By Titu Cusi Yupanqui, Ralph Bauer
On hand in English for the 1st time, An Inca Account of the Conquest of Peru is a firsthand account of the Spanish invasion, narrated in 1570 via Diego de Castro Titu Cusi Yupanqui—the penultimate ruler of the Inca dynasty—to a Spanish missionary and transcribed by means of Titu Cusi's mestizo secretary.
Titu Cusi tells of his father's maltreatment by the hands of the Spaniards; his father's resulting army campaigns, withdrawal and homicide; and his personal succession as ruler. This vibrant narrative illuminates the Incan view of the Spanish invaders and provides a tremendous account of local peoples' resistance, lodging, swap, and survival within the face of the Spanish conquest.
Ralph Bauer's striking translation, annotations, and advent supply severe context and historical past for an entire knowing of Titu Cusi's occasions and the importance of his phrases. Co-winner of the 2005 Colorado Endowment for the arts booklet Prize.
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Extra resources for An Inca Account of the Conquest of Peru
Each appears as a separate chapter in the narrative with a distinct header. The highly stylized form in which he represents Manco Inca’s deathbed orations points toward the performative aspects of the oral traditions from which Titu Cusi drew. The hybrid character of this text as a history is manifest not only in its form, however, but also in its content. As exasperated modern historians have lamented when dealing with the subject of pre-Conquest Inca history generally, the colonial sources that —30— INTRODUCTION were written based on Inca oral traditions are notoriously at odds with one another.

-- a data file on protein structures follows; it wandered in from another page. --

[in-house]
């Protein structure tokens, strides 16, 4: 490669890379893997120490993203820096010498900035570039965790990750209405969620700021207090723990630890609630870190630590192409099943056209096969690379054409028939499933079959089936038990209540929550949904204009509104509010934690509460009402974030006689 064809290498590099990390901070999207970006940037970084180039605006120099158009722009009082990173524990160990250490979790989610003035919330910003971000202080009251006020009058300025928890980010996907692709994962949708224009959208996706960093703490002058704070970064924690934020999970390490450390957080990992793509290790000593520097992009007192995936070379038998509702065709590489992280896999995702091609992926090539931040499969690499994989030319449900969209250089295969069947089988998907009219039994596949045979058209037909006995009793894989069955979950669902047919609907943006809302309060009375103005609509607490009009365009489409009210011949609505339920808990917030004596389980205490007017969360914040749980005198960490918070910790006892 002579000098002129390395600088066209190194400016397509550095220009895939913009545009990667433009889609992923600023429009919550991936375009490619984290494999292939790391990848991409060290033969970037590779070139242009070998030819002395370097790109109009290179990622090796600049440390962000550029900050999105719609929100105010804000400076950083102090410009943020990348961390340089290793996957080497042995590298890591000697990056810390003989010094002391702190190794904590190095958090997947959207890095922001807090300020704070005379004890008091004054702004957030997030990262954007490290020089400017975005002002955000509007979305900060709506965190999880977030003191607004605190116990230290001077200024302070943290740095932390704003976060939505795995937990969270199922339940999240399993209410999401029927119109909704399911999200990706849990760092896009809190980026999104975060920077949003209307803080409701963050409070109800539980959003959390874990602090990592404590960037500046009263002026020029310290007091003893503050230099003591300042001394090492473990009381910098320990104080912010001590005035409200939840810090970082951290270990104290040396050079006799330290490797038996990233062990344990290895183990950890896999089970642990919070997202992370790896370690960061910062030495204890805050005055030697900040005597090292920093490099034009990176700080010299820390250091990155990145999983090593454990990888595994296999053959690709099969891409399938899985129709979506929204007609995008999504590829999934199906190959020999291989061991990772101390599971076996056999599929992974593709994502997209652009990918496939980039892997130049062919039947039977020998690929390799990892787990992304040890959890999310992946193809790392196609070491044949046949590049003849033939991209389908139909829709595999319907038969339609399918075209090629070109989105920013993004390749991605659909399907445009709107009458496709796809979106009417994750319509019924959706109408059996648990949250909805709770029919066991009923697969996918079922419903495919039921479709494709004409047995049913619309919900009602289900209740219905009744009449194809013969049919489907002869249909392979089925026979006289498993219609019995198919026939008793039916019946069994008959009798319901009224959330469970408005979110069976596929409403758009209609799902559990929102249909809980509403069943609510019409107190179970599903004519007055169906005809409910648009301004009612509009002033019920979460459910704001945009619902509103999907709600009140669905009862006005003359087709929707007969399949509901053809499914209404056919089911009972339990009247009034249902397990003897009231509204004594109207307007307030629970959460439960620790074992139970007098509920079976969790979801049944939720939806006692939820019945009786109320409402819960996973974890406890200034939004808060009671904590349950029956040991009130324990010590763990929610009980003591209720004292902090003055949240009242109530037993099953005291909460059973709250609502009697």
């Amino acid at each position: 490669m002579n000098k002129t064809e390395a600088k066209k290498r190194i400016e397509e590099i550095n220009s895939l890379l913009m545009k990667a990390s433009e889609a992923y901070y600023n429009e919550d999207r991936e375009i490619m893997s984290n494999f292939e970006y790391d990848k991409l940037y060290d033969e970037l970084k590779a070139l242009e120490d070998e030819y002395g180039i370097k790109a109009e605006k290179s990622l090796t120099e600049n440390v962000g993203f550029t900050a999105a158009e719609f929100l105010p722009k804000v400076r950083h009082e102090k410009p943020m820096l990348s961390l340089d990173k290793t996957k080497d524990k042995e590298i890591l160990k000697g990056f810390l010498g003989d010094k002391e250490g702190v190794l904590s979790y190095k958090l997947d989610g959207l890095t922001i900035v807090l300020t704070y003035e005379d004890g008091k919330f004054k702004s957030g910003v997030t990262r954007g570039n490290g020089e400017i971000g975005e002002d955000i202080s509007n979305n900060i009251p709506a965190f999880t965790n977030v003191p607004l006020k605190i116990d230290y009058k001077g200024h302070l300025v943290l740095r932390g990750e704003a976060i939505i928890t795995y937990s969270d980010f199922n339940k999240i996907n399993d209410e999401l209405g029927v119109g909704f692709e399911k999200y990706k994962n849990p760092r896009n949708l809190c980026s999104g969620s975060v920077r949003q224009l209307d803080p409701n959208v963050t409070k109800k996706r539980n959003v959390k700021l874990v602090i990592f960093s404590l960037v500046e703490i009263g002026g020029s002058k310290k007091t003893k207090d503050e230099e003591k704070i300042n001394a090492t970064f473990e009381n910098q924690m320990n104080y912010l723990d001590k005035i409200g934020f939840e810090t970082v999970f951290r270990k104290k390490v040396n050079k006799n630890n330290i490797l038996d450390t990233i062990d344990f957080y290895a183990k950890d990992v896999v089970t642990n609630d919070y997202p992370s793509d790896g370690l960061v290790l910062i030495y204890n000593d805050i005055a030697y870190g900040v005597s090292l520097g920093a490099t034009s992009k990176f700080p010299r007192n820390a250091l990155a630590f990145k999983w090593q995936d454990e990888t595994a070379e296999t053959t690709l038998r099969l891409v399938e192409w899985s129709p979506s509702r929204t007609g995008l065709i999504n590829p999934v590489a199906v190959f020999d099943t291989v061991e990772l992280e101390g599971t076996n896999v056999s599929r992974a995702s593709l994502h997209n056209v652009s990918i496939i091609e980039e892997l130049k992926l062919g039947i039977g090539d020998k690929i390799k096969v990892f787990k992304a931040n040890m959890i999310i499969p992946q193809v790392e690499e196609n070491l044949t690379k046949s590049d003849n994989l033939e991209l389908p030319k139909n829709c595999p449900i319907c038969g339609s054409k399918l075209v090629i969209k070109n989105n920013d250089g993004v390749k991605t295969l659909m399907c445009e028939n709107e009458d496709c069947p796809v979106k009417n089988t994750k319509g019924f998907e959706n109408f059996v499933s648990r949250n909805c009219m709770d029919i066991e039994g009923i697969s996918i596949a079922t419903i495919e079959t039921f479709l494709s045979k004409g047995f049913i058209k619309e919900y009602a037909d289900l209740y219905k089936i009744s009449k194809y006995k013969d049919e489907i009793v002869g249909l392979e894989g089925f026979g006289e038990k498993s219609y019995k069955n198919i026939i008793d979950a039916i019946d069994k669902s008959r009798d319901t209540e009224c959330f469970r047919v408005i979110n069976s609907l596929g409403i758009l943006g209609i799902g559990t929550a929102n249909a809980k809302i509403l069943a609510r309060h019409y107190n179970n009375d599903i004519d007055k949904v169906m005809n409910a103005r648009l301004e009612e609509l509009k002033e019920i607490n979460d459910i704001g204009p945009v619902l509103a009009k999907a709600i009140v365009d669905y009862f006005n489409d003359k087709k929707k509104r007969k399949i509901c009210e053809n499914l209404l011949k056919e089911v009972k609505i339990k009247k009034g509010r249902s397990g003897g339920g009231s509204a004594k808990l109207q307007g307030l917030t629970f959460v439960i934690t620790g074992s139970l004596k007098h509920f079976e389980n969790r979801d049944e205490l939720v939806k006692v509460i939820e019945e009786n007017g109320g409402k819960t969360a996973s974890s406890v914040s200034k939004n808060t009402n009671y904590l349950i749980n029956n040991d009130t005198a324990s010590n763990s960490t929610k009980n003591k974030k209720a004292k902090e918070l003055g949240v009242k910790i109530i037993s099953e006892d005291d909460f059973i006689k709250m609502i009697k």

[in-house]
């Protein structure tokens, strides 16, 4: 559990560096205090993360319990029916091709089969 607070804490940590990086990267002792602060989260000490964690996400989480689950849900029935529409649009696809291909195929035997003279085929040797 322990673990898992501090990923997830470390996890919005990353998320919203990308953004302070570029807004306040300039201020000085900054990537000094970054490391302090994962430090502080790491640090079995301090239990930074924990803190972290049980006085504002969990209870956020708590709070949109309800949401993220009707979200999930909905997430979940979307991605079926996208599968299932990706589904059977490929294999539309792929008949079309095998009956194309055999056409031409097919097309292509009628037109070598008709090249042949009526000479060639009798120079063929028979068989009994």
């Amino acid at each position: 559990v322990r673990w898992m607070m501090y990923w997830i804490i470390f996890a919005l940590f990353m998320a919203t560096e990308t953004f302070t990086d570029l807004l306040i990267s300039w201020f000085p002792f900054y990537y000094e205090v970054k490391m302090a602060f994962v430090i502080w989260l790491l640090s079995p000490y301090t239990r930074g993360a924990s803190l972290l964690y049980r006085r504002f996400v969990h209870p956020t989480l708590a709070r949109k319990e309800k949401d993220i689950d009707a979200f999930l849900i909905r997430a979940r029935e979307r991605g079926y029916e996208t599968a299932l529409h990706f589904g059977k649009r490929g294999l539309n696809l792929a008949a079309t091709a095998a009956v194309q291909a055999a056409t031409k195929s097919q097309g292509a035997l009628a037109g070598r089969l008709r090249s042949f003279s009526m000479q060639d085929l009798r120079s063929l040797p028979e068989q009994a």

Took the —18— INTRODUCTION letter (or whatever it was) and threw it down, saying, ‘What is this supposed to be that you gave to me here? ’ ” (p. 61). The subsequent Spanish attack was triggered when Atahuallpa, in a haughty gesture, flung the breviary presented to him by the priest Vicente de Valverde into the dust. The book contained the infamous requirimiento (Requirement), a text that by law had to be read aloud to the Natives and which informed them of their obligation to “acknowledge the Church as the Ruler and Superior of the whole world.
His speeches, as well as all the other speeches that appear in the text, are never summarized or reported indirectly but always represented as direct speech. This also was, as Niles notes, a formal feature typical of Inca oral tradition, as the Inca language had no way of indicating indirect discourse (32–37). A particularly frequent convention in Inca praise narratives was hereby the representation of deathbed orations that concluded the life history of a particular Inca. Titu Cusi’s narrative about his father also follows this convention.
An Inca Account of the Conquest of Peru by Titu Cusi Yupanqui, Ralph Bauer